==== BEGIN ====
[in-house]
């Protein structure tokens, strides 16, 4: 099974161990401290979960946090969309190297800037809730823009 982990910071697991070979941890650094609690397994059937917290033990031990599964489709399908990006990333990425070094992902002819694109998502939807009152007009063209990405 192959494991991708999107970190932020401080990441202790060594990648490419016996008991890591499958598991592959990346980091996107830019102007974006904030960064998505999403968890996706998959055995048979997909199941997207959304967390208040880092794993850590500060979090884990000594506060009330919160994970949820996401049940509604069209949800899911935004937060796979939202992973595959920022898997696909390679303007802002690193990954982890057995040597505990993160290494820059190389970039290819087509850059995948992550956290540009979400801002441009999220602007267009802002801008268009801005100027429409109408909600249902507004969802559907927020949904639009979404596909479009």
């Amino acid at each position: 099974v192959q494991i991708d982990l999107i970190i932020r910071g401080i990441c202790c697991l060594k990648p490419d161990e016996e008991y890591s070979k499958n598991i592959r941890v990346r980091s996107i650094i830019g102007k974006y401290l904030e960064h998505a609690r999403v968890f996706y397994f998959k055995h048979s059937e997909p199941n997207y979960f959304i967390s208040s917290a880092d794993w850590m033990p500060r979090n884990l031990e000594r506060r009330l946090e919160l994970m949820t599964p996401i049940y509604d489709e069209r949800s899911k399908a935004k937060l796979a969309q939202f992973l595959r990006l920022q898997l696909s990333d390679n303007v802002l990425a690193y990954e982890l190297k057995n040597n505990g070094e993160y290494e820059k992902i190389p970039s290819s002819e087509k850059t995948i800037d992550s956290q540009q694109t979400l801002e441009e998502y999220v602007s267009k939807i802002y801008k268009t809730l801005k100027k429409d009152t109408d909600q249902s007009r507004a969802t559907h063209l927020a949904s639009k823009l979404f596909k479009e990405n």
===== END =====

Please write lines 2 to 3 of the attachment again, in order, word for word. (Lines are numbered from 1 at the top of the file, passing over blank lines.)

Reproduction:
């Protein structure tokens, strides 16, 4: 099974161990401290979960946090969309190297800037809730823009 982990910071697991070979941890650094609690397994059937917290033990031990599964489709399908990006990333990425070094992902002819694109998502939807009152007009063209990405 192959494991991708999107970190932020401080990441202790060594990648490419016996008991890591499958598991592959990346980091996107830019102007974006904030960064998505999403968890996706998959055995048979997909199941997207959304967390208040880092794993850590500060979090884990000594506060009330919160994970949820996401049940509604069209949800899911935004937060796979939202992973595959920022898997696909390679303007802002690193990954982890057995040597505990993160290494820059190389970039290819087509850059995948992550956290540009979400801002441009999220602007267009802002801008268009801005100027429409109408909600249902507004969802559907927020949904639009979404596909479009």
């Amino acid at each position: 099974v192959q494991i991708d982990l999107i970190i932020r910071g401080i990441c202790c697991l060594k990648p490419d161990e016996e008991y890591s070979k499958n598991i592959r941890v990346r980091s996107i650094i830019g102007k974006y401290l904030e960064h998505a609690r999403v968890f996706y397994f998959k055995h048979s059937e997909p199941n997207y979960f959304i967390s208040s917290a880092d794993w850590m033990p500060r979090n884990l031990e000594r506060r009330l946090e919160l994970m949820t599964p996401i049940y509604d489709e069209r949800s899911k399908a935004k937060l796979a969309q939202f992973l595959r990006l920022q898997l696909s990333d390679n303007v802002l990425a690193y990954e982890l190297k057995n040597n505990g070094e993160y290494e820059k992902i190389p970039s290819s002819e087509k850059t995948i800037d992550s956290q540009q694109t979400l801002e441009e998502y999220v602007s267009k939807i802002y801008k268009t809730l801005k100027k429409d009152t109408d909600q249902s007009r507004a969802t559907h063209l927020a949904s639009k823009l979404f596909k479009e990405n």